Monster is found in Loch Ness, really!
A new underwater sonar-imaging investigation into Loch Ness has uncovered the remains of a monster.
Led by Kongsberg Maritime and supported by The Loch Ness Project and VisitScotland, the mission using Munin, a state-of-the-art intelligent marine robot, has revealed new information about the elusive 230 metres deep loch, uncovering areas underwater that have never been reached before.
Within the findings, 180m down on the loch bed, Operation Groundtruth has uncovered a recognisable creature. However, although it is the shape of Nessie – it is not the remains of the monster that has mystified the world for 80 years but more one that has inhabited the loch for over half that time and is a star of the silver screen.
The finding is in fact that of a 30-foot Loch Ness Monster model from the 1970 film, The Private Life of Sherlock Holmes, directed by Billy Wilder and starring Robert Stephens and Christopher Lee.
It is thought the model sank after its humps were removed - the buoyancy was in the humps - never to be seen again until now.
Spoiler alert but the monster was actually a submarine in the original movie
Other findings have revealed that claims around a ‘Nessie trench’ in the northern basin of the loch made in January are incorrect, as the new, more precise underwater evidence shows that there is in fact no anomaly or abyss in the location specified.
A 27-foot long shipwreck has also been uncovered at the bottom of the Loch under this new investigation and the team is looking for more information on the origins of this boat.
The survey – the first of its kind in Scotland – has being carried out over two weeks by Kongsberg, with an analysis of findings and discoveries every day.
Loch Ness has been notoriously difficult to survey in the past due to its depth and steeply sloping side ‘walls’ consisting of hard clay and rocky outcrops.
Kongsberg used its Munin marine robot for the work, a highly accurate underwater vehicle whose operations in the past have included searches for downed aircraft, sunken vessels and marine forensic investigations.
Operating autonomously, the four metre-long device carries state-of-the-art sonars that efficiently map vast areas to depths of 1500 metres.
Craig Wallace, Subsea Applications Engineer, Kongsberg Maritime said: "Kongsberg first surveyed Loch Ness with some of the world’s first multi-beam sonar back in 1987 and have continually visited bringing the latest technology to uncover this Loch’s mysteries.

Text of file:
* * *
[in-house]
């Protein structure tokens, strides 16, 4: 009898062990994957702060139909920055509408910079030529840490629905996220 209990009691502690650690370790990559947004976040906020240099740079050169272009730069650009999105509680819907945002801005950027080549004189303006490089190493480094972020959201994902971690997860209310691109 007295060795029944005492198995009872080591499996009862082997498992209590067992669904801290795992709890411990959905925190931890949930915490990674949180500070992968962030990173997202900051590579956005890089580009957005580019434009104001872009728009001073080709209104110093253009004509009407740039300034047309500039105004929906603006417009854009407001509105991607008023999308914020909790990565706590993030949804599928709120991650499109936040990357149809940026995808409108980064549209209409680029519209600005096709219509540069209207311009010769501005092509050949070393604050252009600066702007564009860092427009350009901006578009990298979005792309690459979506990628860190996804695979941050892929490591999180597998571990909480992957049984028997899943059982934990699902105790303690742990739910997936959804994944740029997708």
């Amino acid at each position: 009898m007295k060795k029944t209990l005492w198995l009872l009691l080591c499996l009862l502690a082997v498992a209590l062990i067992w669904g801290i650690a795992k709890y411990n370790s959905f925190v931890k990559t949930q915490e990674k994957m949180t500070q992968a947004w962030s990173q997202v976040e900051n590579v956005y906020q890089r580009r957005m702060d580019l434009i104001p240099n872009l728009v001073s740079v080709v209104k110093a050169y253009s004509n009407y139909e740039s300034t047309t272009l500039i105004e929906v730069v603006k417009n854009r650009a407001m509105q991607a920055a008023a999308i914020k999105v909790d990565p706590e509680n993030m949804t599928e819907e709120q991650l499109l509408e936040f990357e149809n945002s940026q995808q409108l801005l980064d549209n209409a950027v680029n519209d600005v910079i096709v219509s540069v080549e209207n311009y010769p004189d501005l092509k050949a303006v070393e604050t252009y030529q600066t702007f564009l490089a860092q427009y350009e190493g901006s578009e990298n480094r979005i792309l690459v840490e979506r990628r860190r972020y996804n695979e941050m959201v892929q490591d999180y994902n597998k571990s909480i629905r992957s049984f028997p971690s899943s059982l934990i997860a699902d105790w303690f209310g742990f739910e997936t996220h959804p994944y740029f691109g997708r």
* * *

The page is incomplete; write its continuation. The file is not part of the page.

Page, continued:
"MUNIN is the most advanced low logistic autonomous underwater vehicle (AUV) in the world and is the first in the next generation AUVs from Kongsberg Maritime. Merging the cutting-edge technology from the commercial sector whilst maintaining the robust reliability from the military market, the vehicle provides insight to the loch’s depths never before imagined. The vehicle allows sonars to scan just a few metres from the loch floor, giving resolution several orders of magnitude greater than anything before."
Adrian Shine, Leader of the Loch Ness Project, said: "It is a pleasure to have Kongsberg supporting Operation Groundtruth. Because Munin can dive and navigate itself safely at great depth, it can approach features of interest and image them at extremely high resolution. We already have superb images of the hitherto difficult side wall topography and look forward to discovering artefacts symbolic of the human history of the area."
Loch Ness is famous throughout the world, not only for the monster which is said to inhabit its waters, but as an area of outstanding natural beauty. Discoveries already made within its waters include: a crashed Wellington bomber from the Second World War, a 100-year-old Zulu class sailing fishing vessel and parts of John Cobb’s speed record attempt craft Crusader which crashed at over 200mph in 1952.
It is estimated that the Loch Ness Monster or ‘Nessie’ phenomenon is worth more than £60 million to the Scottish economy. Hundreds of thousands of visitors travel to Loch Ness and Drumnadrochit every year to catch a glimpse of the monster.
Malcolm Roughead, Chief Executive of VisitScotland said: "Just weeks ago we launched our Spirit of Scotland campaign, and there is no destination in the country that can quite match up to the spirit of Loch Ness. No two areas around or on the water feel the same – whether it is a sense of awe at the beauty of the scenery or a feeling of anticipation at what might surface from below the waters.
"We are excited about the findings from this in-depth survey by Kongsberg, but no matter how state-of-the-art the equipment is, and no matter what it reveals, there will always be a sense of mystery and the unknown around what really lies beneath Loch Ness."